Liposomal prednisolone inhibits tumor growth in a spontaneous mouse mammary carcinoma model

A.K. Deshantri, S.A.A. Kooijmans, S.A. Kuijpers, M. Coimbra, Astrid Hoeppener, Gerrit Storm, M.H.A.M. Fens, Raymond M. Schiffelers

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14 Citations (Scopus)
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Cancers are abundantly infiltrated by inflammatory cells that are modulated by tumor cells to secrete mediators fostering tumor cell survival and proliferation. Therefore, agents that interfere with inflammatory signaling molecules or specific immune cell populations have been investigated as anticancer drugs. Corticosteroids are highly potent anti-inflammatory drugs, whose activity is intensified when targeted by nanocarrier systems. Liposome-targeted corticosteroids have been shown to inhibit tumor growth in different syngeneic murine tumor models as well as human xenograft mouse models, which is attributed to a switch in the tumor microenvironment from a pro-inflammatory to an anti-inflammatory state. Despite the recognized value of implantation tumor models in preclinical research, the “acute” inflammation induced by inoculation of tumor cells together with the exponential tumor growth in a relatively short period of time does not resemble slow progressive human disease that develops in situ. Therefore, in this study, the antitumor effect of liposomal corticosteroids was investigated in a clinically more relevant setting of transgenic mice developing spontaneous breast carcinomas. Here we show that liposomal prednisolone phosphate inhibits the growth of spontaneous breast carcinoma. Interestingly, the liposomal prednisolone was significantly more active than free drug. At 72 h after injection of the liposomal formulation, 3 μg prednisolone per gram of tumor tissue was recovered whereas no drug could be recovered after injection of the free agent. This indicates that, despite etiological and morphological differences between implanted and spontaneous tumor models, EPR-mediated accumulation of drug occurs to similar extent in this spontaneous mammary carcinoma model as in the syngeneic tumor models. Finally, we analyzed miRNA profiles in the MMTV/neu model and showed that the top 10 of miRNAs in the MMTV/neu tumor consisted of miRNAs with a known involvement in breast carcinoma proliferation and metastasis. The only exception was the appearance of miR-146b, a known inflammation-regulating miRNA species, after liposomal prednisolone treatment.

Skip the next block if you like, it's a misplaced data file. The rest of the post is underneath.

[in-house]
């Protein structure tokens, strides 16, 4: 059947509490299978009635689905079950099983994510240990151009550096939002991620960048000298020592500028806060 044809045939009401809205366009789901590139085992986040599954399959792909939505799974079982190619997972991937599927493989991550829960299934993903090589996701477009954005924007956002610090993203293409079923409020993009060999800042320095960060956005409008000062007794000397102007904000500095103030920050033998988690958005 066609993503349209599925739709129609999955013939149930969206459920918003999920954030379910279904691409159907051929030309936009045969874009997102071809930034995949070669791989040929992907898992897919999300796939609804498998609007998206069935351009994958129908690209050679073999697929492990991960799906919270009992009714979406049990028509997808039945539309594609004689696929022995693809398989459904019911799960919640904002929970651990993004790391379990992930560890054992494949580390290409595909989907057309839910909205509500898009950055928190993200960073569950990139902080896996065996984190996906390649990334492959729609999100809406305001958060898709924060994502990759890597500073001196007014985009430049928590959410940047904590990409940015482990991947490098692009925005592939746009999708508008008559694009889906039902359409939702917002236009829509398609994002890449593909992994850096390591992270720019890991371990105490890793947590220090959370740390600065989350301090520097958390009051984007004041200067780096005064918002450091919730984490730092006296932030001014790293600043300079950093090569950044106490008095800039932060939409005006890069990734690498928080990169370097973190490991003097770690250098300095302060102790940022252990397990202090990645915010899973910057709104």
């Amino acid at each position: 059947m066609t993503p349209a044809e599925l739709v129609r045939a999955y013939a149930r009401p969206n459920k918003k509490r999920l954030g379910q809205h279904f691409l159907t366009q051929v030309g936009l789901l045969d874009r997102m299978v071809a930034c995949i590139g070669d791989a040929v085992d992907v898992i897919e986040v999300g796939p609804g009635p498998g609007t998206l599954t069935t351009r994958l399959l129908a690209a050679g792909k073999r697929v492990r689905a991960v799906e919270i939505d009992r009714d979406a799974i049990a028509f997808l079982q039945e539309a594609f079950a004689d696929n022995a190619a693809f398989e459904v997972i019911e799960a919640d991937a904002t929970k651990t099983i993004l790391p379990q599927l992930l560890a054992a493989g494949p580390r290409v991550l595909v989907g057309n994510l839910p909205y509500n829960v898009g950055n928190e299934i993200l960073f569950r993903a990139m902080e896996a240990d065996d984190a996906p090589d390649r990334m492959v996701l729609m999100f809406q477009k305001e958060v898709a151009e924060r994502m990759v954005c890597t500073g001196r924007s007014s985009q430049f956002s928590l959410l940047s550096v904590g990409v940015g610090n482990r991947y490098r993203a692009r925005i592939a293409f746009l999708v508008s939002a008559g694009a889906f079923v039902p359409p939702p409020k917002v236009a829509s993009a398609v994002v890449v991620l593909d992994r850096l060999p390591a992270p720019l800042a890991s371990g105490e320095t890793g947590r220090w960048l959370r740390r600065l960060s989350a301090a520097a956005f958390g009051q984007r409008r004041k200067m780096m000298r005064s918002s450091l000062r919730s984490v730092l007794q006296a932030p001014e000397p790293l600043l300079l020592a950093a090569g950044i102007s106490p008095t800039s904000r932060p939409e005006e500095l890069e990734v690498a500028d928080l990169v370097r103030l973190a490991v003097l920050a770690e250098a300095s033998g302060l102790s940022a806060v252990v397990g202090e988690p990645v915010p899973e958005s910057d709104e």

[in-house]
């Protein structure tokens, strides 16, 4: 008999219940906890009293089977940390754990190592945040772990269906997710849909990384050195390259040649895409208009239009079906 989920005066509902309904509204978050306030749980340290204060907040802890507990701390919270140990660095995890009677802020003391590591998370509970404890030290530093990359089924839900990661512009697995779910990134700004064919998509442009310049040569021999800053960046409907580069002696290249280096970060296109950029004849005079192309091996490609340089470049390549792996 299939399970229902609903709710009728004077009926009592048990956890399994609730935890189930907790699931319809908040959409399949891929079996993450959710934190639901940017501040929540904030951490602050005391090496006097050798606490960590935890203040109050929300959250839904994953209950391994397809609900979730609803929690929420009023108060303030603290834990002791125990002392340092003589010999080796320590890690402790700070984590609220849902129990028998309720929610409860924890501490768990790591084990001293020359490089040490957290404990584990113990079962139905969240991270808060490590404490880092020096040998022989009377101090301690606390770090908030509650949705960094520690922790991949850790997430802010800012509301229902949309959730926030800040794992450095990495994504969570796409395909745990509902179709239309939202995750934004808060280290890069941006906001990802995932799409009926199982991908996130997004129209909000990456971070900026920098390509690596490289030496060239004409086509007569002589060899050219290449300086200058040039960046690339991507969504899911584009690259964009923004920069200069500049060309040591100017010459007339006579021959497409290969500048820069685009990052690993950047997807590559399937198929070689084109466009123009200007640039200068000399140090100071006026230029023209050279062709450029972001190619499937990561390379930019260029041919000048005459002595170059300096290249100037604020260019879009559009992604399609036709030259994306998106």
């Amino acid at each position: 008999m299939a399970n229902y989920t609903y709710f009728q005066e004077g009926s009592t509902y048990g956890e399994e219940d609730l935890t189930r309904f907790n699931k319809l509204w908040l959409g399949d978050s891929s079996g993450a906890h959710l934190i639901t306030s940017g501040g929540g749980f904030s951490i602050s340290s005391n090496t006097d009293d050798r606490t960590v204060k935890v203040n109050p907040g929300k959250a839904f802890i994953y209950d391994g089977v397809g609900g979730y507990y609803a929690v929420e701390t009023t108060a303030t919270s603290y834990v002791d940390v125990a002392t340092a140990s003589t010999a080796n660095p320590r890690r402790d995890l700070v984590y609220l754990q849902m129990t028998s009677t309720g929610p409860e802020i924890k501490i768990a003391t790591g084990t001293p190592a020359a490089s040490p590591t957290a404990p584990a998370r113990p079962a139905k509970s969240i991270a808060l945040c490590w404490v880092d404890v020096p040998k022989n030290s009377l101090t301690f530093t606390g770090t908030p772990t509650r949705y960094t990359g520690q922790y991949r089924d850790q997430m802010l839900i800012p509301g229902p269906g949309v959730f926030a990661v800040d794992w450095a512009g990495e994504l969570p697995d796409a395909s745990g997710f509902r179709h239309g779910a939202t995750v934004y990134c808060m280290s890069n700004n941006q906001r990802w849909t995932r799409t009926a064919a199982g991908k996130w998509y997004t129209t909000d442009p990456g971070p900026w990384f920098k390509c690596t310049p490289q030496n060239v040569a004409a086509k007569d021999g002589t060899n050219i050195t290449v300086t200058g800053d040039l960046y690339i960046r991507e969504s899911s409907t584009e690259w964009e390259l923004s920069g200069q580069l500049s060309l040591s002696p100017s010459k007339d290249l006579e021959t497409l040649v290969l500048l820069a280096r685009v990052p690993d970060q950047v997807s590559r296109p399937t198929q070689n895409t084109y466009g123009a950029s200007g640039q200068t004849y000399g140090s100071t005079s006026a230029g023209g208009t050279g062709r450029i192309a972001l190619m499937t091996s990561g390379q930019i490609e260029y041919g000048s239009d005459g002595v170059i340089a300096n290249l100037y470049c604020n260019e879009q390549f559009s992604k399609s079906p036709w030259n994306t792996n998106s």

Original languageEnglish
Pages (from-to)243-249
JournalJournal of controlled release
Publication statusPublished - 2016


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